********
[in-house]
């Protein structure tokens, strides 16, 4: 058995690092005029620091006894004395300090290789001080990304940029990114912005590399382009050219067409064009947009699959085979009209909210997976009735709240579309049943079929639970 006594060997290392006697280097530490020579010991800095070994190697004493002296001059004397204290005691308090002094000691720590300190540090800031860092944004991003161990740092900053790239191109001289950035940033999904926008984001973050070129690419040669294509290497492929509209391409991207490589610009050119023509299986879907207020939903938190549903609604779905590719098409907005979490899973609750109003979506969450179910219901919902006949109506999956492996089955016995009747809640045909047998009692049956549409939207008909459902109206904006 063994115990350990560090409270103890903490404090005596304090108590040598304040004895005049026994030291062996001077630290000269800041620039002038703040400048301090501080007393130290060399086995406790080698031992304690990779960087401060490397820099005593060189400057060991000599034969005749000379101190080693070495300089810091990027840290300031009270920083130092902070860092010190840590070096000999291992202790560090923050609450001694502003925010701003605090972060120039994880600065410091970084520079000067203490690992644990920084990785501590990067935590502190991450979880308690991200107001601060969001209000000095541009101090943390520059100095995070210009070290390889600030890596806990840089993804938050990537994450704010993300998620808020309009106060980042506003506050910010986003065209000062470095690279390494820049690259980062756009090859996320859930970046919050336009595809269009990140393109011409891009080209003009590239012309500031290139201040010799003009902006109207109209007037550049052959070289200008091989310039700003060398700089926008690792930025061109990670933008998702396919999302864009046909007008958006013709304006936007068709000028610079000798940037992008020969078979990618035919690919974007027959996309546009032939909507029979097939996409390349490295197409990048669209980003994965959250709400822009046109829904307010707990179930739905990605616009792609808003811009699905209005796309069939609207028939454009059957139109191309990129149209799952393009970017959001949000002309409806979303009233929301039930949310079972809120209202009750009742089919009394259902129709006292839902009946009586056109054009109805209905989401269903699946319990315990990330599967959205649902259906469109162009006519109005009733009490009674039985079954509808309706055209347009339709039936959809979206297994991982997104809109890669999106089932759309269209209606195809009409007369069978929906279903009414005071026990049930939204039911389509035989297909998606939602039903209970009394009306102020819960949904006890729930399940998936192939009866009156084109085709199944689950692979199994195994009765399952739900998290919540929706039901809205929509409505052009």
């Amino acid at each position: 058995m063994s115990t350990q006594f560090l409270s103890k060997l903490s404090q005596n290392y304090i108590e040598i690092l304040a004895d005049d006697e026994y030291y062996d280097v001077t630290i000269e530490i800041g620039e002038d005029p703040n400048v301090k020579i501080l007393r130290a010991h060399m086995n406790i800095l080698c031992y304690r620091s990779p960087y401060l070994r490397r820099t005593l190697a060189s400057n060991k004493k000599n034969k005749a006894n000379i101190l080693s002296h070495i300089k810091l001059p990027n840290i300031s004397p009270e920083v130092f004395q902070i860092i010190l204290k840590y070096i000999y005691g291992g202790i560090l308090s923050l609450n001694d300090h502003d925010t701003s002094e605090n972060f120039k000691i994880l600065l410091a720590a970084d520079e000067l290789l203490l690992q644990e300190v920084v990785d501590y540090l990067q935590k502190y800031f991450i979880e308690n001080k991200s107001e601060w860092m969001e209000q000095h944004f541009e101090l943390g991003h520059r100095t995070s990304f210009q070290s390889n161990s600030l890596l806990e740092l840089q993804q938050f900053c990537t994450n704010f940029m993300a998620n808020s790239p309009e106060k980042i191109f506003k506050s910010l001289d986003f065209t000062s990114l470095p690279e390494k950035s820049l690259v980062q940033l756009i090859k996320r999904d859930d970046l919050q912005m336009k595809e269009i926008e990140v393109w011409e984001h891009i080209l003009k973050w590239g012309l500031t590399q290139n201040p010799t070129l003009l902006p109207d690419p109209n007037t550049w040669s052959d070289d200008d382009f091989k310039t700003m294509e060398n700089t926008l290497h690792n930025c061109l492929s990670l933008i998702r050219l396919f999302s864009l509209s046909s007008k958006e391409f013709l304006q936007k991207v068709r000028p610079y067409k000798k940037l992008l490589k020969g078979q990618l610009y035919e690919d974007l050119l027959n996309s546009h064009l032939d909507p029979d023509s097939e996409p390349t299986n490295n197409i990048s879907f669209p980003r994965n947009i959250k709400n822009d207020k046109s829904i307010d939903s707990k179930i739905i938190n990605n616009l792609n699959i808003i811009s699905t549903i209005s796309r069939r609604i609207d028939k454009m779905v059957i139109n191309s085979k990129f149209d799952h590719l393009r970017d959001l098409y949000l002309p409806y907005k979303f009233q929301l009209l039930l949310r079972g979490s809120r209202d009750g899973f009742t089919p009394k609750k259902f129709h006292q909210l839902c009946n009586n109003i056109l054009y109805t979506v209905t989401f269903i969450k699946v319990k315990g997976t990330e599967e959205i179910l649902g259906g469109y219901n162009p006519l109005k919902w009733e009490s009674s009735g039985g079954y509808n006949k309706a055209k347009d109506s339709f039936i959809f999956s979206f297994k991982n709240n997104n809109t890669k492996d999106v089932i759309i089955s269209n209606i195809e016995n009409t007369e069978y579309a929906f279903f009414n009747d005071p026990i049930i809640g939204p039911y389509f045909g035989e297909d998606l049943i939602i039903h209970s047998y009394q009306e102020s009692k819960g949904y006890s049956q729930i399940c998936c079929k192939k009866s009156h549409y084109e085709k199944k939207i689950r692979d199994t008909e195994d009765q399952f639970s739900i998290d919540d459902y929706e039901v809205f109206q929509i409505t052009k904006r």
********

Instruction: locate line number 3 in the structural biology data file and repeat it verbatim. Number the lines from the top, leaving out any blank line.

């Amino acid at each position: 058995m063994s115990t350990q006594f560090l409270s103890k060997l903490s404090q005596n290392y304090i108590e040598i690092l304040a004895d005049d006697e026994y030291y062996d280097v001077t630290i000269e530490i800041g620039e002038d005029p703040n400048v301090k020579i501080l007393r130290a010991h060399m086995n406790i800095l080698c031992y304690r620091s990779p960087y401060l070994r490397r820099t005593l190697a060189s400057n060991k004493k000599n034969k005749a006894n000379i101190l080693s002296h070495i300089k810091l001059p990027n840290i300031s004397p009270e920083v130092f004395q902070i860092i010190l204290k840590y070096i000999y005691g291992g202790i560090l308090s923050l609450n001694d300090h502003d925010t701003s002094e605090n972060f120039k000691i994880l600065l410091a720590a970084d520079e000067l290789l203490l690992q644990e300190v920084v990785d501590y540090l990067q935590k502190y800031f991450i979880e308690n001080k991200s107001e601060w860092m969001e209000q000095h944004f541009e101090l943390g991003h520059r100095t995070s990304f210009q070290s390889n161990s600030l890596l806990e740092l840089q993804q938050f900053c990537t994450n704010f940029m993300a998620n808020s790239p309009e106060k980042i191109f506003k506050s910010l001289d986003f065209t000062s990114l470095p690279e390494k950035s820049l690259v980062q940033l756009i090859k996320r999904d859930d970046l919050q912005m336009k595809e269009i926008e990140v393109w011409e984001h891009i080209l003009k973050w590239g012309l500031t590399q290139n201040p010799t070129l003009l902006p109207d690419p109209n007037t550049w040669s052959d070289d200008d382009f091989k310039t700003m294509e060398n700089t926008l290497h690792n930025c061109l492929s990670l933008i998702r050219l396919f999302s864009l509209s046909s007008k958006e391409f013709l304006q936007k991207v068709r000028p610079y067409k000798k940037l992008l490589k020969g078979q990618l610009y035919e690919d974007l050119l027959n996309s546009h064009l032939d909507p029979d023509s097939e996409p390349t299986n490295n197409i990048s879907f669209p980003r994965n947009i959250k709400n822009d207020k046109s829904i307010d939903s707990k179930i739905i938190n990605n616009l792609n699959i808003i811009s699905t549903i209005s796309r069939r609604i609207d028939k454009m779905v059957i139109n191309s085979k990129f149209d799952h590719l393009r970017d959001l098409y949000l002309p409806y907005k979303f009233q929301l009209l039930l949310r079972g979490s809120r209202d009750g899973f009742t089919p009394k609750k259902f129709h006292q909210l839902c009946n009586n109003i056109l054009y109805t979506v209905t989401f269903i969450k699946v319990k315990g997976t990330e599967e959205i179910l649902g259906g469109y219901n162009p006519l109005k919902w009733e009490s009674s009735g039985g079954y509808n006949k309706a055209k347009d109506s339709f039936i959809f999956s979206f297994k991982n709240n997104n809109t890669k492996d999106v089932i759309i089955s269209n209606i195809e016995n009409t007369e069978y579309a929906f279903f009414n009747d005071p026990i049930i809640g939204p039911y389509f045909g035989e297909d998606l049943i939602i039903h209970s047998y009394q009306e102020s009692k819960g949904y006890s049956q729930i399940c998936c079929k192939k009866s009156h549409y084109e085709k199944k939207i689950r692979d199994t008909e195994d009765q399952f639970s739900i998290d919540d459902y929706e039901v809205f109206q929509i409505t052009k904006r």